Challenges for women’s land tenure in customary law settings: Country Insights Digest #2 - June 2021 | Land Portal

Securing women’s land rights remains high in the news and in the development agenda in recent months. A quick search on Land Portal shows since March this year more than 250 resources related to land & gender, including news articles, blogs and publications.

A number of events and webinars organized or co-organized by Land Portal recently also shows an increasing appetite for this topic. This is the case, for example, of the webinar on 16 June to share the latest results from the Women’s Land Tenure Security (WOLTS) project in Mongolia and Tanzania, and the webinar on 24 March about customary tenure and women’s land rights in West Africa.

Taking inspiration from this topic, Anne Hennings shares with us her reading list for this second edition of the Country Insights digest.


Anne suggests...

Anne Hennings (Local Knowledge Engagement Coordinator)

I offer you four articles that talk about women’s tenure struggles in customary settings and suggest potential solutions. It’s a selection particularly helpful to those working on improving and researching women’s tenure in customary law settings in Sub-Saharan Africa, notably Uganda, Nigeria, Ghana, Zimbabwe.

The findings of all articles make clear that it takes a wider range of interventions - beyond titling programs - to address the manifold barriers women face in patriarchal societies to secure their land. Customary land rights have faced profound social and economic changes in most African countries.

Notably, population growth, migration, and the increasing commercialization of land contribute to the erosion of land tenure and women’s land rights in particular. This raises questions whether customary tenure arrangements are suitable to protect women’s land rights.

 

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Customary Land Ownership and Gender Disparity. Evidence from the Wa Municipality of Ghana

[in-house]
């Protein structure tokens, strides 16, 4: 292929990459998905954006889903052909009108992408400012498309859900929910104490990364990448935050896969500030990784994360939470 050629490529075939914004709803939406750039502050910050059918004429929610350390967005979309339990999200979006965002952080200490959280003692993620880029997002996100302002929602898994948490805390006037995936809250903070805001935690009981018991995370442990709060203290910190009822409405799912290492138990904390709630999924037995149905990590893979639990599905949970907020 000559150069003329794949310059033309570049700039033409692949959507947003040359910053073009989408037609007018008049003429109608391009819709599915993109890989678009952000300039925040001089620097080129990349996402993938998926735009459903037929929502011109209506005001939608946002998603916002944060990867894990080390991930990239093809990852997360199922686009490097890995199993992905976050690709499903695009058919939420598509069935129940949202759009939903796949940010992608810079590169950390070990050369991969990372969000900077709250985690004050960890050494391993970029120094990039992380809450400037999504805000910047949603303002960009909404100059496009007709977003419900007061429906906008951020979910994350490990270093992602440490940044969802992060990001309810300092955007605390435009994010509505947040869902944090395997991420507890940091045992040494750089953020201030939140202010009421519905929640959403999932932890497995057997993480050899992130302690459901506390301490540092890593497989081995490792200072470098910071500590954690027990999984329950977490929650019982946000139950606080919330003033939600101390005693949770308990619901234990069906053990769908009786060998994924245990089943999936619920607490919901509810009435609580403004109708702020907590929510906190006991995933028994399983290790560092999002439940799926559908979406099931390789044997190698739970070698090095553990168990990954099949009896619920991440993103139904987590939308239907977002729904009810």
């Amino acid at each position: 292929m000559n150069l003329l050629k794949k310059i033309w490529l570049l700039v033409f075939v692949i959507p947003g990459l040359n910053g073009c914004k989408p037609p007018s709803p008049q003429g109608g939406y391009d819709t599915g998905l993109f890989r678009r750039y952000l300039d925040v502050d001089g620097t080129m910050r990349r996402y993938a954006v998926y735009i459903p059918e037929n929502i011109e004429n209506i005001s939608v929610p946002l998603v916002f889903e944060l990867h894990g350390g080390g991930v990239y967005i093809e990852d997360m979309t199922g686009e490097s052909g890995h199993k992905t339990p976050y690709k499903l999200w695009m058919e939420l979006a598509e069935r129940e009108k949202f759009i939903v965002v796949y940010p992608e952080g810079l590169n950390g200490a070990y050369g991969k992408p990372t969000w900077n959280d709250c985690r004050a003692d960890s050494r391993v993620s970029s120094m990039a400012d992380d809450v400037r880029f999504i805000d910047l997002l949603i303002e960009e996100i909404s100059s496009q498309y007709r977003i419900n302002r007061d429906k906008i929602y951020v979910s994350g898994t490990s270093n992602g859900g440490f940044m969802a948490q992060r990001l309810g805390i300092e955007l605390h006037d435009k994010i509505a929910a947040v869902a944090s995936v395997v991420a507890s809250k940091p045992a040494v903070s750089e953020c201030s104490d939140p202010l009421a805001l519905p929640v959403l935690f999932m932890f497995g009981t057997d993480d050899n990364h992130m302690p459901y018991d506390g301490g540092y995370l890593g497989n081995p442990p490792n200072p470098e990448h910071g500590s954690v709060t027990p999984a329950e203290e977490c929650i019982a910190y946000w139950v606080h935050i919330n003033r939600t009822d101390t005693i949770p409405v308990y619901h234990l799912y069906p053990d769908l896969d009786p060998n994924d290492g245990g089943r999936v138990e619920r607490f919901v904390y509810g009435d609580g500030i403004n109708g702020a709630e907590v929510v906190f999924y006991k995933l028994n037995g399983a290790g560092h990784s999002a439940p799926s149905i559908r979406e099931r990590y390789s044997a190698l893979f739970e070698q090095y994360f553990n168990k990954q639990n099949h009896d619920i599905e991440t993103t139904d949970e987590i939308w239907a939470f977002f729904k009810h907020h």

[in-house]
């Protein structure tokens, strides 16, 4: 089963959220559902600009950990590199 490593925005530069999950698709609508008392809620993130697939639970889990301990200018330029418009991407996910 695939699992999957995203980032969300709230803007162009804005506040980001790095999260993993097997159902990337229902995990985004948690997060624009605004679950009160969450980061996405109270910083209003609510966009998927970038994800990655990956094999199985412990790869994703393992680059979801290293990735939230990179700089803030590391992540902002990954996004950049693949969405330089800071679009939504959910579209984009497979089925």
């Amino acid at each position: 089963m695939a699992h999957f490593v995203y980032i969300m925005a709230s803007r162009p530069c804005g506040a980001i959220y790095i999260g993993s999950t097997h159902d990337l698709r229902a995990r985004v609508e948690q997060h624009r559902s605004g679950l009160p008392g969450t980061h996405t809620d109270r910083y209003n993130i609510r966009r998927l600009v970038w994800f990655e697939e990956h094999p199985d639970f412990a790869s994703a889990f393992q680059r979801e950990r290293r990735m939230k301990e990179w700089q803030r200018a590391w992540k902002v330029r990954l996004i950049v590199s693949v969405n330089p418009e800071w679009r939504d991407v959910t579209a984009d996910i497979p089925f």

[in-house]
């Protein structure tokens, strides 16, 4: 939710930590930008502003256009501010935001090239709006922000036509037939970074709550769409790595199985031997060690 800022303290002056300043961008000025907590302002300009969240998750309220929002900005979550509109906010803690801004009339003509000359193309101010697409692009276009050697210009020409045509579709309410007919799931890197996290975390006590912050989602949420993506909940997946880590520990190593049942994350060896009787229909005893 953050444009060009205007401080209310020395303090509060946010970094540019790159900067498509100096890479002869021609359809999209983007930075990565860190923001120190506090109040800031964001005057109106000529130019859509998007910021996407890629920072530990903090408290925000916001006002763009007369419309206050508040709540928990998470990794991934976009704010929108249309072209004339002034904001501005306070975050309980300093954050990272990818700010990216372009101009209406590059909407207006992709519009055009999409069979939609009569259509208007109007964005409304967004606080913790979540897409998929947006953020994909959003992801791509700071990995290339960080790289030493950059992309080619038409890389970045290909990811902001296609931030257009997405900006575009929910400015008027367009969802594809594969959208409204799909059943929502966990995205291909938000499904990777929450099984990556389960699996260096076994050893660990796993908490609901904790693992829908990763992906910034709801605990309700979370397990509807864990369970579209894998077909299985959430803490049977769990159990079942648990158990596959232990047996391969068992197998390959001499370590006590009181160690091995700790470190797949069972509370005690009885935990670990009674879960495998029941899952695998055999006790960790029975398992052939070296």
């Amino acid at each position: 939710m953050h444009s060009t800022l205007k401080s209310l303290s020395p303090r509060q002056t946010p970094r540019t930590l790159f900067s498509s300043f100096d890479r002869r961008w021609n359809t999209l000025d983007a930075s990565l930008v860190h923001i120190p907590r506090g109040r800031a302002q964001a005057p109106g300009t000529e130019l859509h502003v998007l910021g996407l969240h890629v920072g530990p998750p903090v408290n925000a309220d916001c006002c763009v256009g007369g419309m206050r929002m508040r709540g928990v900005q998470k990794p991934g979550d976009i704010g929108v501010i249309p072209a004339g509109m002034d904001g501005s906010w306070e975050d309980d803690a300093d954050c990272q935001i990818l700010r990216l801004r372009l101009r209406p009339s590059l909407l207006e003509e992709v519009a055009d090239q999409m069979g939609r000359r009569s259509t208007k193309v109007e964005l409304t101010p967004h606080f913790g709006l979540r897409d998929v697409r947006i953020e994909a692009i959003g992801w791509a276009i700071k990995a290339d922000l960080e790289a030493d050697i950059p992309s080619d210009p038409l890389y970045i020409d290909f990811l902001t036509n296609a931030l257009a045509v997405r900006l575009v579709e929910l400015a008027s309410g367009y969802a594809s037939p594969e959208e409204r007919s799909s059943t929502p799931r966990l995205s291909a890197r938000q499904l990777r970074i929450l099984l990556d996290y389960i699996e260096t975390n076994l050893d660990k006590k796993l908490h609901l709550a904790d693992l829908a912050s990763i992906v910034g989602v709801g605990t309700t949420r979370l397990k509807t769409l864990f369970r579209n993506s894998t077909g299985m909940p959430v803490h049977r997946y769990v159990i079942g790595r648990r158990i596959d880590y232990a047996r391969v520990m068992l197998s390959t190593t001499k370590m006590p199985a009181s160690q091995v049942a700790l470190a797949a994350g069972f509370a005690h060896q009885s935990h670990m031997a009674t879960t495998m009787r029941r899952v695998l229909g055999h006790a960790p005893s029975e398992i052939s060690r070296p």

By Elias Danyi Kuusaana, Joseph Kwaku Kidido, and Eniam Halidu-Adam

 

Navrongo, Ghana, photo by Hamish John Appleby & IWMI, CC BY-NC 2.0 license

The study was conducted in Wa municipality in Ghana and draws attention to the nexus of gender inequalities and customary tenure. The authors show that there are significant disparities in accessing and securing land for women and men. The main reasons were the patrilineal inheritance system, financial constraints and low literacy rates of women, as well as urbanization.

Kuusaana et al. find that customary law and practices impede women’s access and ownership of land. While men are the custodians of land and hold responsibility of its use and control, women are considered temporary family members who are associated with both families but are not full members of either family. Since “assets cannot own assets”, women only have limited user rights and are not entitled to grow trees without permission, for example.

This secondary access highly undermines tenure security for women who are not able to register any customary land in their name or without permission from male relatives. On the other hand, emerging land markets allow women to purchase residential land which, however, requires certain capital only few women have.

Concluding, the article shows ways to bridge these gender gaps and promoting more gender sensitive practices. The authors call for policies that guarantee land rights and equal economic opportunities for women. The Land Sector Agencies shall intensify their efforts to sensitize chiefs, family heads, and elders on the importance of women’s land tenure. Moreover, women groups and networks shall receive more financial support and capacity building. Kuusaana et al. are aware that these recommendations may not alter customs but might contribute to mainstreaming the idea of inclusive tenure rights.

 

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Photo credit: Navrongo, Ghana, photo by Hamish John Appleby & IWMI, CC BY-NC 2.0 license

 

     

 

Differentiations in Women’s Land Tenure Experiences: Implications for Women’s Land Access and Tenure Security in Sub-Saharan Africa

By Uchendu Eugene Chigbu, Gaynor Paradza, and Walter Dachaga
 

Badia Demolition 2015, photo by Justice and Empowerment Initiative, CC BY-NC 2.0 license

Based on empirical evidence from Ghana, Nigeria, and Zimbabwe, the authors analyze how differentiation among women shape their experience of tenure access and security. In contrast to many other publications, the authors see women as a heterogenous group. Instead, they show the many ways women of different walks of life and backgrounds experience tenure access and security.